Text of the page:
Nec bene promeritis capitur, nec tangitur ira.

Lucret. lib. 1.

Τὸ μακάριον καὶ ἄφθαρτον, ἔτε αὐτὸ πράγματα ἔχει, ἔτε ἄλλῳ παρέχει ὥστε ἔτε ἀργαῖς, ἔτε χάρισι συνέχεται. Laert. in Vita Epicuri.

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Nor is the doctrine of those modern philosophers much different, who ascribe every thing to matter and motion, exclusive of final causes, and speak of God as an intelligentia supramundana; which is the very cant of Epicurus and Lucretius.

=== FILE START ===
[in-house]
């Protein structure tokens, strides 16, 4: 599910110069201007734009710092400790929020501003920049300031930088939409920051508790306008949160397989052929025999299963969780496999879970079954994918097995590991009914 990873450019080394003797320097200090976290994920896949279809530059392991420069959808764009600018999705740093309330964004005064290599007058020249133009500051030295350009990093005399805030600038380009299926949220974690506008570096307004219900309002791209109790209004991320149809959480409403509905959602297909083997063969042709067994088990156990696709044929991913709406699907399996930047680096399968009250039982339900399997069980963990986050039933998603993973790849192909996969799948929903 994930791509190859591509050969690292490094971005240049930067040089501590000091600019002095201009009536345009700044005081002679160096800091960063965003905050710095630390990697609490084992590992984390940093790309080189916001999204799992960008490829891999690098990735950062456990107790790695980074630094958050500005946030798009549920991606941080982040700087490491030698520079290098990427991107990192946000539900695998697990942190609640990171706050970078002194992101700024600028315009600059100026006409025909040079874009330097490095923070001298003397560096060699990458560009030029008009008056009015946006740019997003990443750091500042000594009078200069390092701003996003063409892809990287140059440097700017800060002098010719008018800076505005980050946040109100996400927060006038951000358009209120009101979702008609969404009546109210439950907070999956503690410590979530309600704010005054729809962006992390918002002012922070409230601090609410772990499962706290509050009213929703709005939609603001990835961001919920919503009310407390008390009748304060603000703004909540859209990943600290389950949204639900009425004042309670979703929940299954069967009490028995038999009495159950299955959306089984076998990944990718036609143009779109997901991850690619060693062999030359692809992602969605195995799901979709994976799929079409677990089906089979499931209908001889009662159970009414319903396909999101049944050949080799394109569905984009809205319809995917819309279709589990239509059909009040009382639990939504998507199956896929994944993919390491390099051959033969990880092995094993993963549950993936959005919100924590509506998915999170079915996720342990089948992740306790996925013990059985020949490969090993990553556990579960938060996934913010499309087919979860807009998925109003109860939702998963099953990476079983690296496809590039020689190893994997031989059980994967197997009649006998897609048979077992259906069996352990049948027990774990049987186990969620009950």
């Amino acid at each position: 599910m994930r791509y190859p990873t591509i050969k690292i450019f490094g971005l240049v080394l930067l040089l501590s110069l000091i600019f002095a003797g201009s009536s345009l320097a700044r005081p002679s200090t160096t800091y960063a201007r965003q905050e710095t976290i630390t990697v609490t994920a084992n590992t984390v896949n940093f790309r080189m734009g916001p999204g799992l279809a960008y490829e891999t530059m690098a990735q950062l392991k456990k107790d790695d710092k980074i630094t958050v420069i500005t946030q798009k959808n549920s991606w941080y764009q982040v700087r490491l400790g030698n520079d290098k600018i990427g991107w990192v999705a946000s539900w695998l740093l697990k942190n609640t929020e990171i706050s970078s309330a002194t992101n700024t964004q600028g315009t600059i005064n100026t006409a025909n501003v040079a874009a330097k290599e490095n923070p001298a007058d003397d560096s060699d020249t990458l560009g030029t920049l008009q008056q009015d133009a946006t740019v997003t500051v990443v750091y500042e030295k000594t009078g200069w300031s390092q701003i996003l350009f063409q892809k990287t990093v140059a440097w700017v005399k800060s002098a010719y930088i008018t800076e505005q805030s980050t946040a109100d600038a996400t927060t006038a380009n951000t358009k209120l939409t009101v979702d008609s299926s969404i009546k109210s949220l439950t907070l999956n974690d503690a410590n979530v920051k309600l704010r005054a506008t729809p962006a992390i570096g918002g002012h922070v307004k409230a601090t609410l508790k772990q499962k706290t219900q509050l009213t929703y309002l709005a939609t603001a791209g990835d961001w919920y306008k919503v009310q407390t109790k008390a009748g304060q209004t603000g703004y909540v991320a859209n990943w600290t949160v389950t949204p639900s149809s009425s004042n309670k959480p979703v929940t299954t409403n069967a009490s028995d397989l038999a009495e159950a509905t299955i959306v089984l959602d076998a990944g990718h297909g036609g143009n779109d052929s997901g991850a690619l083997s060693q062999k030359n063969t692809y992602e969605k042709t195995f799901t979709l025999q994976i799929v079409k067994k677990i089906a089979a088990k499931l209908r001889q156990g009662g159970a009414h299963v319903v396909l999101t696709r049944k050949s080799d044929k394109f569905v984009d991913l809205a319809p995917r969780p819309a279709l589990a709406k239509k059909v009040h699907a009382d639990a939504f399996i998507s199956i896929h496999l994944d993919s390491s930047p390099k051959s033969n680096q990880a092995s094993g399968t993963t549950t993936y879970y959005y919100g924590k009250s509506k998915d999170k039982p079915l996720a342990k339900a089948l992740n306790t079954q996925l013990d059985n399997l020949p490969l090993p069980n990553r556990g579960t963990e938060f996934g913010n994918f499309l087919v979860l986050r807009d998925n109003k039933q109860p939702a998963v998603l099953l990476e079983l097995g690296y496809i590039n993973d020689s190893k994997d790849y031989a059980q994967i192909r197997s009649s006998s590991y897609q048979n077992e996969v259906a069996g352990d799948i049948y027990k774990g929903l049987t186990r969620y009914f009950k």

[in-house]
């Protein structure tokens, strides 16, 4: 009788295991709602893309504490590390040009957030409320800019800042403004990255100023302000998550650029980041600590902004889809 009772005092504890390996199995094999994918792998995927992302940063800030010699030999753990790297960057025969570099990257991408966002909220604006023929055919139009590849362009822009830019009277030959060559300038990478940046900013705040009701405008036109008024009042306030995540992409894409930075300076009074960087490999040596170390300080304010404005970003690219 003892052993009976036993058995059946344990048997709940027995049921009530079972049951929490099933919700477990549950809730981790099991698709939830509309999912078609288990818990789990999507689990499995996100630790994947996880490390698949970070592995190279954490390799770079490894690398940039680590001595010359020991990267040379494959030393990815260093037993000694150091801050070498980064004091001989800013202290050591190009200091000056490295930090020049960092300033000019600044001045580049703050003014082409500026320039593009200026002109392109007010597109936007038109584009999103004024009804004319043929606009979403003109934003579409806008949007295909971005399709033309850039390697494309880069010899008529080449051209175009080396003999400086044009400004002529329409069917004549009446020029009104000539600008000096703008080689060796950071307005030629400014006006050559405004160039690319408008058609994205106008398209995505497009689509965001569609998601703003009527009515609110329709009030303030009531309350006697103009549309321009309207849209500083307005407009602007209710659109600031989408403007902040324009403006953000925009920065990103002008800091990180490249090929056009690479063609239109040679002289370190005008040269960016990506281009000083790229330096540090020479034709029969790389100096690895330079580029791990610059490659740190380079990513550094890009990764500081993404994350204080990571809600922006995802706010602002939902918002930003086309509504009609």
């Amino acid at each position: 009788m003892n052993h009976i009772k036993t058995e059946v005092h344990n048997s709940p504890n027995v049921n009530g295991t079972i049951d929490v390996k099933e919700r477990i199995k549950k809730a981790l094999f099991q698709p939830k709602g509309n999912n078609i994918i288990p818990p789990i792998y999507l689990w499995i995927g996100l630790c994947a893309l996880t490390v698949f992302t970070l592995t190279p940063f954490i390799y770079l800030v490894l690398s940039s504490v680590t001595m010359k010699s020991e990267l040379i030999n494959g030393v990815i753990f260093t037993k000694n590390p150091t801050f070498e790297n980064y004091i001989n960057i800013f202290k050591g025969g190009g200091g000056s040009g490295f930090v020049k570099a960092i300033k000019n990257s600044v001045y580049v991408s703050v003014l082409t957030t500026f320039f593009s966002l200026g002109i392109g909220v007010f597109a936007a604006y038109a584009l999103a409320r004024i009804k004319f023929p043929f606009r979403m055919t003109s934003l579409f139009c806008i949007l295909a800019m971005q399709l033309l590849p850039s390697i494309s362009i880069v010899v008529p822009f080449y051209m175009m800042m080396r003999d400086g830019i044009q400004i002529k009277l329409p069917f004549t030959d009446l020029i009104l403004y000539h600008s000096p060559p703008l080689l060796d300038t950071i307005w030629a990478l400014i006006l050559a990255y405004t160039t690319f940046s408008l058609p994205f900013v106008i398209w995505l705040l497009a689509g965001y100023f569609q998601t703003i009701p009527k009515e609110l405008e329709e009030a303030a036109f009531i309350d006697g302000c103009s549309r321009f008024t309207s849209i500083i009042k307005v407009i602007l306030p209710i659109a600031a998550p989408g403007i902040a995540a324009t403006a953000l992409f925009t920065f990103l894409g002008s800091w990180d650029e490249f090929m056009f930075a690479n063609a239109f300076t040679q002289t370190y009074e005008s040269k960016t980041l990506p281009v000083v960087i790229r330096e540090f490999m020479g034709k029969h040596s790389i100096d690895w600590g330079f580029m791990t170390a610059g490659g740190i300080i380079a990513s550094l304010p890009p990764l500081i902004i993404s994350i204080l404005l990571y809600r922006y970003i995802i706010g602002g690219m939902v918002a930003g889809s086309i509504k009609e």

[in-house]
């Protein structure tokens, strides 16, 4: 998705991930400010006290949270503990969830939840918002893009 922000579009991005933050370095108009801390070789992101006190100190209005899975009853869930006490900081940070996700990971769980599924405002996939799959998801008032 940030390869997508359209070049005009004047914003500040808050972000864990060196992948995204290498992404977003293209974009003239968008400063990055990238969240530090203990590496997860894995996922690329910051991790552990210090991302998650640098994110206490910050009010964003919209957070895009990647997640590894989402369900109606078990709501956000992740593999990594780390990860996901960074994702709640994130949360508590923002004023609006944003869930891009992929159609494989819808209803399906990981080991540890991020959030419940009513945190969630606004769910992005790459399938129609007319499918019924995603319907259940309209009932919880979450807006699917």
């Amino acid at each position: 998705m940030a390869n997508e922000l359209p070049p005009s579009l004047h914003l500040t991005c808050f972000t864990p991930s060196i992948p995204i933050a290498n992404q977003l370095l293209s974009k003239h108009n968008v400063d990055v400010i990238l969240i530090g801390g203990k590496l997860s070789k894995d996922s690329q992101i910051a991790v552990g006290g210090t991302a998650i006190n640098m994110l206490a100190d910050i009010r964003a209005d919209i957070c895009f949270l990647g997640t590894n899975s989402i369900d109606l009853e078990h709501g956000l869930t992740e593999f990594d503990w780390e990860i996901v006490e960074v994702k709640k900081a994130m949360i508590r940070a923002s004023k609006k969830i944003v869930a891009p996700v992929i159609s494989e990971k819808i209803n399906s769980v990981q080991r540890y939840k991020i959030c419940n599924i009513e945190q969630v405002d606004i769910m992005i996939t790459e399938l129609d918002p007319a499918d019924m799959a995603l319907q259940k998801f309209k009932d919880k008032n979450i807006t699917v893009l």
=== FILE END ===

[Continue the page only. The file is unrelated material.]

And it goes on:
INTRO. the same time they agree with the Epicureans in this, that they fancy God does not at all concern himself in the government of the world, nor has any regard to, or care of, what is done therein. But if we examine things duly, this opinion must unavoidably terminate in absolute atheism. For though to imagine that God, at the creation of the world, or at the formation of any particular part of it, could (if he had pleased,) by his infinite wisdom, foresight, and unerring design, have originally so ordered, disposed, and adapted all the springs and series of future necessary and unintelligent causes, that, without the immediate interposition of his almighty power upon every particular occasion, they should regularly, by virtue of that original disposition, have produced effects worthy to proceed from the direction and government of infinite wisdom: though this, I say, may possibly by very nice and abstract reasoning be reconcileable with a firm belief both of the being and attributes of God, and also with a consistent notion even of providence itself; yet to fancy that God originally created a certain quantity of matter and motion, and left them to frame a world at adventures, without any determinate and particular view, design, or direction; this can no way be defended consistently, but must of necessity recur to downright atheism, as I shall show presently, after I have made only this one observation, that as that opinion is impious in itself, so the late improvements in mathematics and natural philosophy have discovered that, as things now are, that scheme is plainly false and impossible in fact. For, not to say, that, seeing matter is utterly incapable of obeying any laws, the very original laws of motion themselves cannot continue to take place but by something superior to matter, continually exerting on it a certain force of power according to such certain and determinate laws; it is now evident, beyond question, that the bodies of all plants and animals, much the most considerable parts of the world, could not possibly have